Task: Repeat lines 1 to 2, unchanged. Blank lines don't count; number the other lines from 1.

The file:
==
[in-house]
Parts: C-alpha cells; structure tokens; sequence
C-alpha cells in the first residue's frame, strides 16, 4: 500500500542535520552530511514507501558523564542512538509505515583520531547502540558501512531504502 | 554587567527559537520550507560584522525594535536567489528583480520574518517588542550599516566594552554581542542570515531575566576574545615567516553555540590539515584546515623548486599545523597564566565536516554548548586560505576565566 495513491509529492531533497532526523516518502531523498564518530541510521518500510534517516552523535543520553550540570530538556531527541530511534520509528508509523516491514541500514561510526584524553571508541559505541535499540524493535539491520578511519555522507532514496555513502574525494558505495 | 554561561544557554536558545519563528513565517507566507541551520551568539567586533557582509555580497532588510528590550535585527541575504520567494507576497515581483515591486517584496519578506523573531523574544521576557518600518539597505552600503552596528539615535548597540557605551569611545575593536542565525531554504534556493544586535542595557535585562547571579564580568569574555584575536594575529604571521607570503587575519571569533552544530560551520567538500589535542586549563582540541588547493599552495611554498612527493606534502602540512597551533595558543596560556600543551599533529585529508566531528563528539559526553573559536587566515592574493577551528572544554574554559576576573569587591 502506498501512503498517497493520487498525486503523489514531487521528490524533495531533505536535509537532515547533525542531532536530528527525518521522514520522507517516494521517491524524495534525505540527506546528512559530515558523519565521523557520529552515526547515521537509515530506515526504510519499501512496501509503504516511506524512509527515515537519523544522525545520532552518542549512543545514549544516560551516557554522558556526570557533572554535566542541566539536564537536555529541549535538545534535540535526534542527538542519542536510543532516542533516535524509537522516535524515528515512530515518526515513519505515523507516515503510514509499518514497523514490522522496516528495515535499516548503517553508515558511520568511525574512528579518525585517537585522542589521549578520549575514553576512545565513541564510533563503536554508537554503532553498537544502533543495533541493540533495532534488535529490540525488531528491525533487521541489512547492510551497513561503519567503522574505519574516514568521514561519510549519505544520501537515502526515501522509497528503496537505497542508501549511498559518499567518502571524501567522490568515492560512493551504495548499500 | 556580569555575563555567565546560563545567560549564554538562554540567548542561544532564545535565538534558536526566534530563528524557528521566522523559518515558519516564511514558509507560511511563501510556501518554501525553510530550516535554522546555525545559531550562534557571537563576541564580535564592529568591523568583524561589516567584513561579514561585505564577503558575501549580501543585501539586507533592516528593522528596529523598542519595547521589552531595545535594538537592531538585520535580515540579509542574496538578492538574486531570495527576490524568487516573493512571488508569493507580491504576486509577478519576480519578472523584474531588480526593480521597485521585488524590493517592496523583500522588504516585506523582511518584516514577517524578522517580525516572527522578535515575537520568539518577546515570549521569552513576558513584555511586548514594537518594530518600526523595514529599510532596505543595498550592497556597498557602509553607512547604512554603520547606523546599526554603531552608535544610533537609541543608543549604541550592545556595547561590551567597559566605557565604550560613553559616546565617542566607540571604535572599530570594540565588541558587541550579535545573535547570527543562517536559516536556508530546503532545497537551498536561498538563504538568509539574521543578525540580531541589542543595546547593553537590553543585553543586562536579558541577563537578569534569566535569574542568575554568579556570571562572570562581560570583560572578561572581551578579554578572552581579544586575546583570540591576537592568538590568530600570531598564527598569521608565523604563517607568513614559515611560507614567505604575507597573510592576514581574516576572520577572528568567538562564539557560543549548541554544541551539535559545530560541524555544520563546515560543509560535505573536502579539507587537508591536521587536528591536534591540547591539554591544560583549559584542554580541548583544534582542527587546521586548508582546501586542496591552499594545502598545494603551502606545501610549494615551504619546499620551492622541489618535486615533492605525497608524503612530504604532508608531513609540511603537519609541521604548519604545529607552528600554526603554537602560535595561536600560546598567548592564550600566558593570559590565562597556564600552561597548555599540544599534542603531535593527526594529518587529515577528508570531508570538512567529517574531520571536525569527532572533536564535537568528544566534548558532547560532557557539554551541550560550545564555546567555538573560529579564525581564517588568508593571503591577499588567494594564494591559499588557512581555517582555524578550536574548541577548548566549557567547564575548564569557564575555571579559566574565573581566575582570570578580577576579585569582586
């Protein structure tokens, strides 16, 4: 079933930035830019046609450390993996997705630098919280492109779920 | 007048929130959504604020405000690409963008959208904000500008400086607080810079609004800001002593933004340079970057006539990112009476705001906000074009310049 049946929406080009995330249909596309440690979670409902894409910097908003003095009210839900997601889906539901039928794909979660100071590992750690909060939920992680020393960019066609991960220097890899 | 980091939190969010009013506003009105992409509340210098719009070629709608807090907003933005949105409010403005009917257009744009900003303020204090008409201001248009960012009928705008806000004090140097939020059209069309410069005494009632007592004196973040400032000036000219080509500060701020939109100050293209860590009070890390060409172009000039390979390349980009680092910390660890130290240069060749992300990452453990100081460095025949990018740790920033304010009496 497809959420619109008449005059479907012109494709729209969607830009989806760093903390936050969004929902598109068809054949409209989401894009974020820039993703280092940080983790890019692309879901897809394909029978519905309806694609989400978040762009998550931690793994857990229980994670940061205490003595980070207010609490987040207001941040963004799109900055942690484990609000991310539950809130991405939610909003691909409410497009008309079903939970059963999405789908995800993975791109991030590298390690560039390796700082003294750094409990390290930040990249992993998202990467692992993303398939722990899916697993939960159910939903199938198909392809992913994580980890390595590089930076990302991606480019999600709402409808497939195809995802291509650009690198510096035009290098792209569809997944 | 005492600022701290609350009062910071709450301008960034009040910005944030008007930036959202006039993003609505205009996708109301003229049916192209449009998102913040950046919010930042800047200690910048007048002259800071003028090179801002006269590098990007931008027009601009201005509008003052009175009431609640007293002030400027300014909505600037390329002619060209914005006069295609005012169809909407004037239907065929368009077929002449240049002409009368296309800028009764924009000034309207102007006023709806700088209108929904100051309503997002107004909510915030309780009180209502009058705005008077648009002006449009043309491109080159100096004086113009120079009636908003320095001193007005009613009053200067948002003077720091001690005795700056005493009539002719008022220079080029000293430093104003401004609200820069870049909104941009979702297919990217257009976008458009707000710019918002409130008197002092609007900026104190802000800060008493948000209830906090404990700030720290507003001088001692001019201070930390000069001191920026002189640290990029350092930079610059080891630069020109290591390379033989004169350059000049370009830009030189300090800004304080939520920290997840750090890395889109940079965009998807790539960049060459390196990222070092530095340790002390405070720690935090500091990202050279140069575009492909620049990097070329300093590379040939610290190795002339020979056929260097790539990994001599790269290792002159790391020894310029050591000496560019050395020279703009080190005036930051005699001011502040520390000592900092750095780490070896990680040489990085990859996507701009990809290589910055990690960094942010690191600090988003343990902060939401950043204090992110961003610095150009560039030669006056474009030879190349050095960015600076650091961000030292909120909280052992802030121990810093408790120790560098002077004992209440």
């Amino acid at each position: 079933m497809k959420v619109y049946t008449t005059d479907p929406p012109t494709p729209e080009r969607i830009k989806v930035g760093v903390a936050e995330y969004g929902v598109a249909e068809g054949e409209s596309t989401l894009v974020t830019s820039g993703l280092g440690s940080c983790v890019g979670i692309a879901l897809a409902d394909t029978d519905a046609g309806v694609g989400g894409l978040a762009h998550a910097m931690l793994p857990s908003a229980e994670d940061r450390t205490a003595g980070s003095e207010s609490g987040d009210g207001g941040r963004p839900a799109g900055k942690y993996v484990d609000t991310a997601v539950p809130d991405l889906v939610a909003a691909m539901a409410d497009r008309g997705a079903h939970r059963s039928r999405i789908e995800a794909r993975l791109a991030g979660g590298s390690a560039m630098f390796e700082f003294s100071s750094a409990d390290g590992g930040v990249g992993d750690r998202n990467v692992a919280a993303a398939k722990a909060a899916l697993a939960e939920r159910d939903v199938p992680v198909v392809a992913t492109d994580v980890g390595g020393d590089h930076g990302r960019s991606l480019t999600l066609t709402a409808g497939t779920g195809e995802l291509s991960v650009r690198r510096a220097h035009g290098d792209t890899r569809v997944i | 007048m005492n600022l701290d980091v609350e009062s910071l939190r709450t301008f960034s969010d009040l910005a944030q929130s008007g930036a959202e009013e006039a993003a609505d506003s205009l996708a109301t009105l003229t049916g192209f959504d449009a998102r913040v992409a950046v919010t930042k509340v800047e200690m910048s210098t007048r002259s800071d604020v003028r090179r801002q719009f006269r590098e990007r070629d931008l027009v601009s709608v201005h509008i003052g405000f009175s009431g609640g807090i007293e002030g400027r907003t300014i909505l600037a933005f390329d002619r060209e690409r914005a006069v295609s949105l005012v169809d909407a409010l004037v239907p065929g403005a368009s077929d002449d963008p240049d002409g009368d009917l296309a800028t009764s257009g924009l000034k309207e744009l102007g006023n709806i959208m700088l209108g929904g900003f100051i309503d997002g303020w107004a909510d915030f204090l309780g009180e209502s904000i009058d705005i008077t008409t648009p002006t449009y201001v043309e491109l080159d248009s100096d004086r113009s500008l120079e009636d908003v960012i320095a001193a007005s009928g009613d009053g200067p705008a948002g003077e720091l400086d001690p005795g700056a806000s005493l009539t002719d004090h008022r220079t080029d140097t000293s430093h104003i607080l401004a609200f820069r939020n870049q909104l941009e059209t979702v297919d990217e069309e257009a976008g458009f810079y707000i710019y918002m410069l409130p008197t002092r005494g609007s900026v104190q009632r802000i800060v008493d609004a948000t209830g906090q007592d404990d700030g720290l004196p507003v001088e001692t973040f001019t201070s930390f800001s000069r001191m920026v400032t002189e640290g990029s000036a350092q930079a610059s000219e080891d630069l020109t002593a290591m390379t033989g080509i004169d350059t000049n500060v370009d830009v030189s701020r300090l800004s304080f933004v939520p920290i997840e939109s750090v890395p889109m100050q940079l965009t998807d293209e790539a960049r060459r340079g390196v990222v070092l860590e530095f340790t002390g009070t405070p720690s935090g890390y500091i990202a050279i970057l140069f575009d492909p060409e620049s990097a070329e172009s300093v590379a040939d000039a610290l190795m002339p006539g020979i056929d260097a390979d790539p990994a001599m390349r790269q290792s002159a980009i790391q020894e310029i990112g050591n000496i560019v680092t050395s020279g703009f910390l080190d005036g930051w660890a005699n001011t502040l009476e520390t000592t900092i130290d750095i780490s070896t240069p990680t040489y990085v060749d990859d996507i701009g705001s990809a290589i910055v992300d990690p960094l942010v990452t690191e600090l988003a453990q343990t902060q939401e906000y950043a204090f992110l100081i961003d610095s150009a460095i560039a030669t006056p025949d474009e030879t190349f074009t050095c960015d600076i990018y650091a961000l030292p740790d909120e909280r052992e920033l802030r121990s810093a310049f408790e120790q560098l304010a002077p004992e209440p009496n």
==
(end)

[in-house]
Parts: C-alpha cells; structure tokens; sequence